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Turks & Caicos

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Turks & Caicos
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Turks & Caicos

    “On our next vacation Mom, I want to learn to snorkel,” exclaimed our eight-year-old daughter Lizzy as I picked her up at school. Her third grade class was studying about the Creatures of the Sea and some of her friends shared their snorkeling experiences with the class.
    That evening, my husband Eric announced, “I need a vacation!” as he came through the door.  So, I began combing through travel magazines and scanning the internet for a family-friendly beach resort. My husband wanted an all-inclusive resort with daily activities. I wanted a beautiful beach to walk at sunset, and our daughter wanted to swim in warm water and snorkel.
    One island was touted in a national travel magazine as having it all. Grace Bay Beach on the island of Providenciales in the British West Indies was described as one of the best beaches for diving and snorkeling in the world. On the internet, I found Beaches Resort and Spa at Turks and Caicos, a family oriented, all-inclusive Sandals resort located on Grace Bay. It offered land and water sports, children’s programs and a great location. So we booked a trip in February.                                                                                                                                
    Situated southeast of the Bahamas are about 40 islands and Cays, called Turks and Caicos. Some are inhabited, and others are barren. One is a sanctuary for over 1,000 rare rock iguanas. We booked a flight to Turks and Caicos, Providenciales, also known as Provo. This is part of the Caicos western island chain. Turks consists of the eastern islands separated from Caicos
by a 22-mile long passage. Provo is only a 65-minute flight from Miami. The weather is usually sunny with an average temperature of 83 F. English is the most common language.
    Gus, our cab driver, told us the island of Providenciales is crime-free and the islanders are fondly called belongers. Most are descendants of slav
Find plenty of beach play at Beaches Resort, Turks and Caicos.es brought to the islands during the Loyalist settlement of the Caicos Islands. Others came from Bermuda to work in the salt industry.
    After a few minutes on Provo, we knew the islands were friendly and laid back. It’s not St. Thomas, or Nassau. Provo is dry and rocky with scrub brush, yet the surrounding waters are a brilliant turquoise blue.
    Gus delivered us to our home for three nights at Sandal’s Beaches Resort and Spa on Grace Bay. It’s the largest resort property on the island catering to multi-generational families. Many grandparents, with their children and grandchildren, enjoy the pools, restaurants and Grace Bay’s white sand beach. All food, liquor, child- care, land, and sports activities are included in the lodging fee.
    At check-in we received a colorful bag filled with bottles of shampoo, conditioner, lotion, and shower gel. Our room in the newer French Village area of the resort offered garden and pool views. The large mahogany, four-poster, king-size bed was soft and elegant; however, our daughter’s sofa/bed was springy and uncomfortable.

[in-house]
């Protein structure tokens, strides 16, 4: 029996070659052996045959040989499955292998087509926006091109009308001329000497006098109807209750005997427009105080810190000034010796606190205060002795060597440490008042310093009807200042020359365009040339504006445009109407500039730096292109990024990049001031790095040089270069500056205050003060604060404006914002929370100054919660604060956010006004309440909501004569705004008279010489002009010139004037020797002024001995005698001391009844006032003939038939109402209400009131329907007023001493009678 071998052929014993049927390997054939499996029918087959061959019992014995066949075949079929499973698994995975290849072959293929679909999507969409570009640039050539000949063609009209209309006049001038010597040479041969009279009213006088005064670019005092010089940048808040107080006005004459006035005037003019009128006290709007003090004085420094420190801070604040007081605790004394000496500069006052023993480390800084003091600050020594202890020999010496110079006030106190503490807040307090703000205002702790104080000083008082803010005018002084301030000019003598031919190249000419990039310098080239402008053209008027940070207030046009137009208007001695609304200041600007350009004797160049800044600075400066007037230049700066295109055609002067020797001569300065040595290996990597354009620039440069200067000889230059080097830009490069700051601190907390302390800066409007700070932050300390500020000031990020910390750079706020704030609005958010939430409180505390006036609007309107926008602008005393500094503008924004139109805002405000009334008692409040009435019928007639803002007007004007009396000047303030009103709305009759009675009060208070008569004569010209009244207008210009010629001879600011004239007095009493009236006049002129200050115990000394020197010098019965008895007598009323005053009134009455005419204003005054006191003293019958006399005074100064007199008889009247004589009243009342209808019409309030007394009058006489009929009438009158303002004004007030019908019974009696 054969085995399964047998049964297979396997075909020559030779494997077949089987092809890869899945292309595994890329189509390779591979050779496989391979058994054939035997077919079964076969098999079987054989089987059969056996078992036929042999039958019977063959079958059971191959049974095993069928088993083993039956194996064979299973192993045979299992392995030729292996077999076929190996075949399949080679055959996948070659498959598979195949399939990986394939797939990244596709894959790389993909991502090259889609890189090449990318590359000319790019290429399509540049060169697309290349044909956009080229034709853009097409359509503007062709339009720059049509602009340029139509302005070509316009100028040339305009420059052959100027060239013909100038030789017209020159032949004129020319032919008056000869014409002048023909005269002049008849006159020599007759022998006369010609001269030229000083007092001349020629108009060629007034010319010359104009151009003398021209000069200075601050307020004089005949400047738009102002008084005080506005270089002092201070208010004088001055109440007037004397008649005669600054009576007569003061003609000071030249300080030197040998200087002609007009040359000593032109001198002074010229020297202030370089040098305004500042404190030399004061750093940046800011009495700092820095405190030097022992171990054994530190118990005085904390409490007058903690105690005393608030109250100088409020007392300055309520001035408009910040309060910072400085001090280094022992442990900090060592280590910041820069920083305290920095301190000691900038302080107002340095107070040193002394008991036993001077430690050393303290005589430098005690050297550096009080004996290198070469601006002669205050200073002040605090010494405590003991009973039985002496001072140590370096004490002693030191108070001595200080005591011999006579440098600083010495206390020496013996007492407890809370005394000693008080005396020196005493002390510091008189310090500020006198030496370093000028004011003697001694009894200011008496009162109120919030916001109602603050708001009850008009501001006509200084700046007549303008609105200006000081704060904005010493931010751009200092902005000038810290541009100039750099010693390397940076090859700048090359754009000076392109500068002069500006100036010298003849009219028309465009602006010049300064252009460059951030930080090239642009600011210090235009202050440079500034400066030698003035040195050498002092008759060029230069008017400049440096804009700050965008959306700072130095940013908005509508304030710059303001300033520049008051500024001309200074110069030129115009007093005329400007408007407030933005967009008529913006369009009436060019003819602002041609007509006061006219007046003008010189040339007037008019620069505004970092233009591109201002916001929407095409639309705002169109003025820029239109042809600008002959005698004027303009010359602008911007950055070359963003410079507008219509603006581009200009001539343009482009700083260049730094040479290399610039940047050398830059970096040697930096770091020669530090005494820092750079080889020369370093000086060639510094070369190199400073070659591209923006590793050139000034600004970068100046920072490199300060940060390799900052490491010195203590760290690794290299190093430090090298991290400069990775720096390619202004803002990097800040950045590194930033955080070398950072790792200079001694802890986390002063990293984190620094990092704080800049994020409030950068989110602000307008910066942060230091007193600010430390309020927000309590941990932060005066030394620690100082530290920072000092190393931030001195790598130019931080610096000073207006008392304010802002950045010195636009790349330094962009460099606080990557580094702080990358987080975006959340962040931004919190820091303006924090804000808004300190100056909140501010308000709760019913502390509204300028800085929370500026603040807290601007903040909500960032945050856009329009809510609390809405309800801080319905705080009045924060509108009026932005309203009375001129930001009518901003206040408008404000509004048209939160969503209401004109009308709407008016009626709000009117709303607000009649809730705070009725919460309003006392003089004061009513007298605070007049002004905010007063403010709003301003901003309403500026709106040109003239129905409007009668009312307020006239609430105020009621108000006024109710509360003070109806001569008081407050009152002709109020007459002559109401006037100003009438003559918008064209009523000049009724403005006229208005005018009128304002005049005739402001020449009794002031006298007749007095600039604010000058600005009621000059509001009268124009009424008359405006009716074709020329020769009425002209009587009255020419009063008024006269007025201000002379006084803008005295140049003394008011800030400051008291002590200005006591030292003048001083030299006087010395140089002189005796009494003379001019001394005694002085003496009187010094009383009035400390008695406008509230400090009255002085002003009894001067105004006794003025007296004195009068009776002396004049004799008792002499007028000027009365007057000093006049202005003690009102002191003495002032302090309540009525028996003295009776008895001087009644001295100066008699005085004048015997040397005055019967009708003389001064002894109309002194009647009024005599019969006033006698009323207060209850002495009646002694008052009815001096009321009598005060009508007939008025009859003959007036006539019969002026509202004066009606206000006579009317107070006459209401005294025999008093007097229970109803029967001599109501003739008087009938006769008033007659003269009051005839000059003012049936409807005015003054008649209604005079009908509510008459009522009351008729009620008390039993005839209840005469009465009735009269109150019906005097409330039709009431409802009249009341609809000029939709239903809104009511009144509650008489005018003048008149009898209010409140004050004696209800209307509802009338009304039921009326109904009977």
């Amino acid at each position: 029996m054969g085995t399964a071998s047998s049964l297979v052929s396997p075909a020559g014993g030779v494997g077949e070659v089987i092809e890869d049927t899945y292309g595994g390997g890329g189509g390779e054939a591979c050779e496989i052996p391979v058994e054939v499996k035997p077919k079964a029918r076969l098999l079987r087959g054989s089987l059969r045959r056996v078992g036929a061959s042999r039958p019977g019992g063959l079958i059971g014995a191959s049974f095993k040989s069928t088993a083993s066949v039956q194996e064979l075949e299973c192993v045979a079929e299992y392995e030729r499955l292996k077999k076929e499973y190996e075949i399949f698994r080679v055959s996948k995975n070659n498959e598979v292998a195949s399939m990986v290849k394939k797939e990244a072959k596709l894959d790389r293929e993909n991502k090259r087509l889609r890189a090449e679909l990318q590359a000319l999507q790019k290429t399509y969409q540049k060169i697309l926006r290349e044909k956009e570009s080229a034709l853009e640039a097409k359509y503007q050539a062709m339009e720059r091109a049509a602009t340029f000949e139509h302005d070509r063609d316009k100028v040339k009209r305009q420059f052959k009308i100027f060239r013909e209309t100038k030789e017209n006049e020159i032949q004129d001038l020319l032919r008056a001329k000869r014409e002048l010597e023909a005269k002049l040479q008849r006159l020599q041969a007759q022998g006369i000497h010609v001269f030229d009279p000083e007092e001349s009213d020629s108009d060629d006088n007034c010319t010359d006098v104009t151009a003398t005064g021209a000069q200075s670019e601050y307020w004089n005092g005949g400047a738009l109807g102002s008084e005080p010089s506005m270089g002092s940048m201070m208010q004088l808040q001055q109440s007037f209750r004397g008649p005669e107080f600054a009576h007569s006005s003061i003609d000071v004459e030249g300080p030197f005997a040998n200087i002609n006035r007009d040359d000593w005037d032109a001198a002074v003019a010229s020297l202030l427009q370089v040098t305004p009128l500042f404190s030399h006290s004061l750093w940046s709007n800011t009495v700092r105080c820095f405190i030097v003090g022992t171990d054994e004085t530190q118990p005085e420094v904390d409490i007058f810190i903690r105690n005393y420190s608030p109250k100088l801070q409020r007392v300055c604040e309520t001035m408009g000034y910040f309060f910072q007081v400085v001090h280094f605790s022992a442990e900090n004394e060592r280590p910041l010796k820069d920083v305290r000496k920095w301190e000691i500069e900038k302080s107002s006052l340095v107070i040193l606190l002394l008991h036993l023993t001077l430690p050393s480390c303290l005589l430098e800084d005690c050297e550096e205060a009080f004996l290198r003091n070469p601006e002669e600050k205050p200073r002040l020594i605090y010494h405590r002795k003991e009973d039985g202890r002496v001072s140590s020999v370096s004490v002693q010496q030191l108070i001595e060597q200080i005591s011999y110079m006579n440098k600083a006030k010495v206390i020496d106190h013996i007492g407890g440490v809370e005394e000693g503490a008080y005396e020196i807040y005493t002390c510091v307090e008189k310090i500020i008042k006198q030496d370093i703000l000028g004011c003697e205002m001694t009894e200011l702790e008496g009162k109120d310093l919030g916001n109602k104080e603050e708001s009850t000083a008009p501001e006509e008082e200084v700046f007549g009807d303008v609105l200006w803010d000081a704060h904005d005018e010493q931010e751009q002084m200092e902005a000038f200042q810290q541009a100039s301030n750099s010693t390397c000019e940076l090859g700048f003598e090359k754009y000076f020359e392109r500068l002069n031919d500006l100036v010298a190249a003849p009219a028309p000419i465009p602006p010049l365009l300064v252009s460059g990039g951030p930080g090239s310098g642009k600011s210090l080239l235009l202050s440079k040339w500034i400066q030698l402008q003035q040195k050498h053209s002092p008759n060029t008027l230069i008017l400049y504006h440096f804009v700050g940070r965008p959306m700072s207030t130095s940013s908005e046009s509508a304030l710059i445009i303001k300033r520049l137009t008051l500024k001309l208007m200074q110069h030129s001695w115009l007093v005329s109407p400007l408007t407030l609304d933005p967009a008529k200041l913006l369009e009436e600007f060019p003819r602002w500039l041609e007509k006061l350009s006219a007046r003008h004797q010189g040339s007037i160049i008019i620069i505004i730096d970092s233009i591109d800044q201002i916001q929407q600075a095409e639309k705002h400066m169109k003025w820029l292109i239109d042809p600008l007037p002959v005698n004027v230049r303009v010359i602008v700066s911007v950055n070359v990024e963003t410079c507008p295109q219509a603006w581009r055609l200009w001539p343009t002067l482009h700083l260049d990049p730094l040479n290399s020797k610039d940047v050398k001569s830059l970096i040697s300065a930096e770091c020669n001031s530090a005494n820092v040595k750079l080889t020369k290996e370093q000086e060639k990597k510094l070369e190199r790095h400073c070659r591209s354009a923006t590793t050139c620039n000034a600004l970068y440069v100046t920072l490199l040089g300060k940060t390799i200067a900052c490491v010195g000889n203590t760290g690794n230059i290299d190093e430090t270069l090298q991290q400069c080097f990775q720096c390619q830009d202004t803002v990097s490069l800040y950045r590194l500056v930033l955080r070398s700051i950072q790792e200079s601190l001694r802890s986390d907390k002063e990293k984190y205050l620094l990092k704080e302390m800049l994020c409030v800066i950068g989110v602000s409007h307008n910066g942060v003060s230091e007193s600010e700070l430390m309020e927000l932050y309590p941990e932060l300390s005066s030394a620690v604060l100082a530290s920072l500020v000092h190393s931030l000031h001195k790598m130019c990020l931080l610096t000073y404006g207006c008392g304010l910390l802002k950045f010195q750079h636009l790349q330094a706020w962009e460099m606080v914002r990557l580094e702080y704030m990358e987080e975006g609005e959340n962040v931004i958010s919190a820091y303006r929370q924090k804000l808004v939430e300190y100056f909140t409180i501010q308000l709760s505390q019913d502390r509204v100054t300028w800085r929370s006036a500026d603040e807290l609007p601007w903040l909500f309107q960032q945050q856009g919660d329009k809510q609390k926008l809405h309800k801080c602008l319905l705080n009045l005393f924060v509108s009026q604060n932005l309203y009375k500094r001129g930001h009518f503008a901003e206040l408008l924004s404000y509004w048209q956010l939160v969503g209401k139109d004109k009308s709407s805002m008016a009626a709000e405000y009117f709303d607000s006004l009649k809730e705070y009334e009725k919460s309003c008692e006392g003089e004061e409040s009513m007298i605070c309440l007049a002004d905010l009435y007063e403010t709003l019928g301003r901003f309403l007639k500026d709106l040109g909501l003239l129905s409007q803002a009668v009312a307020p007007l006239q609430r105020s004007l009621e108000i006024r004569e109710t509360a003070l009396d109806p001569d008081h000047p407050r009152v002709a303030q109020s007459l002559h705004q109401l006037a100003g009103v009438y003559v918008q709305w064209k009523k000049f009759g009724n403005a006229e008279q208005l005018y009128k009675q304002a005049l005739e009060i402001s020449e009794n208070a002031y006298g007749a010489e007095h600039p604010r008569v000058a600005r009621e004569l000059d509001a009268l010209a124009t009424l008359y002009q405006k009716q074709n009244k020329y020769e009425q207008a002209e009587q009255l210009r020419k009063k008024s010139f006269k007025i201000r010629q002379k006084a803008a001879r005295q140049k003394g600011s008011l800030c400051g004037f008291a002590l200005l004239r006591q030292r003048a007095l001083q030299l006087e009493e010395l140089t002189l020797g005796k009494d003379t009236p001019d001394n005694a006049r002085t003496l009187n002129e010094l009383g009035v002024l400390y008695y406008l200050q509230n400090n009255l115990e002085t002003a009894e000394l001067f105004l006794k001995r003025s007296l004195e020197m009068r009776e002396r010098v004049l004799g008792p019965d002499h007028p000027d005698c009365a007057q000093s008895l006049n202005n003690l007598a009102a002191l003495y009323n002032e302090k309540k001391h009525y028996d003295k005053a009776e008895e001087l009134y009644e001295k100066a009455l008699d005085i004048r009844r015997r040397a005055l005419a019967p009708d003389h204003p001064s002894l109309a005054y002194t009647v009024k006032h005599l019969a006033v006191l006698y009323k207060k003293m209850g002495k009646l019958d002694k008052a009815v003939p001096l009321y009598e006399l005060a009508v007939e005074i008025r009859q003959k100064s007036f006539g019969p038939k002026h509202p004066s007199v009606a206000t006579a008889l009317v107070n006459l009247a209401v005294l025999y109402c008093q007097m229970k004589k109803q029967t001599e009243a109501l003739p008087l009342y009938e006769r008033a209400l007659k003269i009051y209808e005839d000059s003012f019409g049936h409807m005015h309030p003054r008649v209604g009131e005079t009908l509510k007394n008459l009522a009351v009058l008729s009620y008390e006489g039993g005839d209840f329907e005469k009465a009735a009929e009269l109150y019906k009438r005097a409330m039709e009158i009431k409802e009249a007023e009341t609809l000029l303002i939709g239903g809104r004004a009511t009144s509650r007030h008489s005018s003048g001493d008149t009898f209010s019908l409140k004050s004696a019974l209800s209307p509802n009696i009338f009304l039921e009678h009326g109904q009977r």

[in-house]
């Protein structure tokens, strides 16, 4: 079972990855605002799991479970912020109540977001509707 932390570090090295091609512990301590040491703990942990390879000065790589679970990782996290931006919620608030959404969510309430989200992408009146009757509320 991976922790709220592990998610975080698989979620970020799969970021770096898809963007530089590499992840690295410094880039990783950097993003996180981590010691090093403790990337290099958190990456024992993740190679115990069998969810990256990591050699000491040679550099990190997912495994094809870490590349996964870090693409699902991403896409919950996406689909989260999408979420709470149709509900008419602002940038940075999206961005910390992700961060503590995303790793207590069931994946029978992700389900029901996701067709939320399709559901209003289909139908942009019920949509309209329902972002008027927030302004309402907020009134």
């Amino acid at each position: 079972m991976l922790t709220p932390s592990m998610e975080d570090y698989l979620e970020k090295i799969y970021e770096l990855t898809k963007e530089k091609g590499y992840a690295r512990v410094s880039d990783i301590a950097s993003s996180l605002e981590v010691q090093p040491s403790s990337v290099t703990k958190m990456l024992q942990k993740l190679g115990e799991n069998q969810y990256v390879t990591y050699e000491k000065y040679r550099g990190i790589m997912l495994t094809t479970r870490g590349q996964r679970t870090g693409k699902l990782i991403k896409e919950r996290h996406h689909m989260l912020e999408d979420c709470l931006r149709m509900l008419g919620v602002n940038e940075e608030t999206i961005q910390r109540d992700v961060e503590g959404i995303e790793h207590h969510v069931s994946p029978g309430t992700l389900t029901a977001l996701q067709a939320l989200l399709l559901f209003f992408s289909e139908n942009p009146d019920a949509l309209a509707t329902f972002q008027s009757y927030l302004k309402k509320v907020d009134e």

The nearby tennis courts offered complimentary lessons for all levels between 8 a.m. and 10 a.m., and a daily round robin tennis tournament at 4 p.m.
    Beaches Resort offers a choice of international dining options. For our first evening, we chose the continental-style, Schooner Restaurant overlooking Grace Bay Beach. We ordered delectable all-you-can-eat Alaskan King Crab Legs piled high on our plates.
    The following morning our breakfast at family-friendly Giuseppe’s featured a huge buffet of fresh fruit, breakfast rolls, made-to-order omelets, cereals, pancakes, and delicious scones. After breakfast we took a tour for an overview of the resort. We saw four pool areas with swim-up bars and the adults-only hot tub overlooking Grace Bay. Next we ventured to the Cuda Kids Club and met the nannies that baby sit newborns to five-year old guests. Beaches Resort has also partnered with Sesame Street.
    A nearby kid’s extravaganza, Pirate’s Island, caters to 6 years and older from 9 a.m. to 9 p.m. Inspired by the classic story “Robinson Crusoe” and situated around a huge wooden pirate ship, this area for youngsters offers waterfalls, caves, and two waterslides. Inside the ship is the 50’s diner Bobby D’s serving pizza, Mac n’ cheese and a soft-serve ice-cream sundae bar. There is also a game room with numerous interactive electronic games and a room with air-hockey, billiards, and foosball tables.
    The resort abounds with colorful butterflies fluttering near native hibiscus plants and small lizards sunning on warm rocks.



 

Where was Solomon born?


This is Solomon, a new born Humpback whale. He provided hours of entertainment for our group of whale watchers. Where was Solomon born? Click here to find out.

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